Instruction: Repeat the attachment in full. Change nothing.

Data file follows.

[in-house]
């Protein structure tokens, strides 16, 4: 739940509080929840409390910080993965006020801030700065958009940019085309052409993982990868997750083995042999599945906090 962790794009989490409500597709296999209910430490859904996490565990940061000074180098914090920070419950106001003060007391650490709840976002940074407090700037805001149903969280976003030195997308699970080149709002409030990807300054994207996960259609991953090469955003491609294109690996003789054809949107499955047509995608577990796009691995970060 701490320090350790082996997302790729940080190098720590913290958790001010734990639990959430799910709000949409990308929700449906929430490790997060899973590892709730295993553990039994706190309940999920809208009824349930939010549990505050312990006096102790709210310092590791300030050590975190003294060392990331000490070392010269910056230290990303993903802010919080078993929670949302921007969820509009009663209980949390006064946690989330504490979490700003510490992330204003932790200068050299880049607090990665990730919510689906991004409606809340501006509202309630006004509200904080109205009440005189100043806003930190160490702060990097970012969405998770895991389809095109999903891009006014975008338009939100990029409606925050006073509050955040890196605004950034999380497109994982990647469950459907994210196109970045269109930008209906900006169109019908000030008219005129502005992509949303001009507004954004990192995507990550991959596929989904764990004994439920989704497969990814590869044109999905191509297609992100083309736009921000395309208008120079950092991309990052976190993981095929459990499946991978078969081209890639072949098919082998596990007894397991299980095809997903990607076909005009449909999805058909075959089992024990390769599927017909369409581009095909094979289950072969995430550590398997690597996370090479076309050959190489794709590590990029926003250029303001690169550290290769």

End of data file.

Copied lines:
[in-house]
């Protein structure tokens, strides 16, 4: 739940509080929840409390910080993965006020801030700065958009940019085309052409993982990868997750083995042999599945906090 962790794009989490409500597709296999209910430490859904996490565990940061000074180098914090920070419950106001003060007391650490709840976002940074407090700037805001149903969280976003030195997308699970080149709002409030990807300054994207996960259609991953090469955003491609294109690996003789054809949107499955047509995608577990796009691995970060 701490320090350790082996997302790729940080190098720590913290958790001010734990639990959430799910709000949409990308929700449906929430490790997060899973590892709730295993553990039994706190309940999920809208009824349930939010549990505050312990006096102790709210310092590791300030050590975190003294060392990331000490070392010269910056230290990303993903802010919080078993929670949302921007969820509009009663209980949390006064946690989330504490979490700003510490992330204003932790200068050299880049607090990665990730919510689906991004409606809340501006509202309630006004509200904080109205009440005189100043806003930190160490702060990097970012969405998770895991389809095109999903891009006014975008338009939100990029409606925050006073509050955040890196605004950034999380497109994982990647469950459907994210196109970045269109930008209906900006169109019908000030008219005129502005992509949303001009507004954004990192995507990550991959596929989904764990004994439920989704497969990814590869044109999905191509297609992100083309736009921000395309208008120079950092991309990052976190993981095929459990499946991978078969081209890639072949098919082998596990007894397991299980095809997903990607076909005009449909999805058909075959089992024990390769599927017909369409581009095909094979289950072969995430550590398997690597996370090479076309050959190489794709590590990029926003250029303001690169550290290769």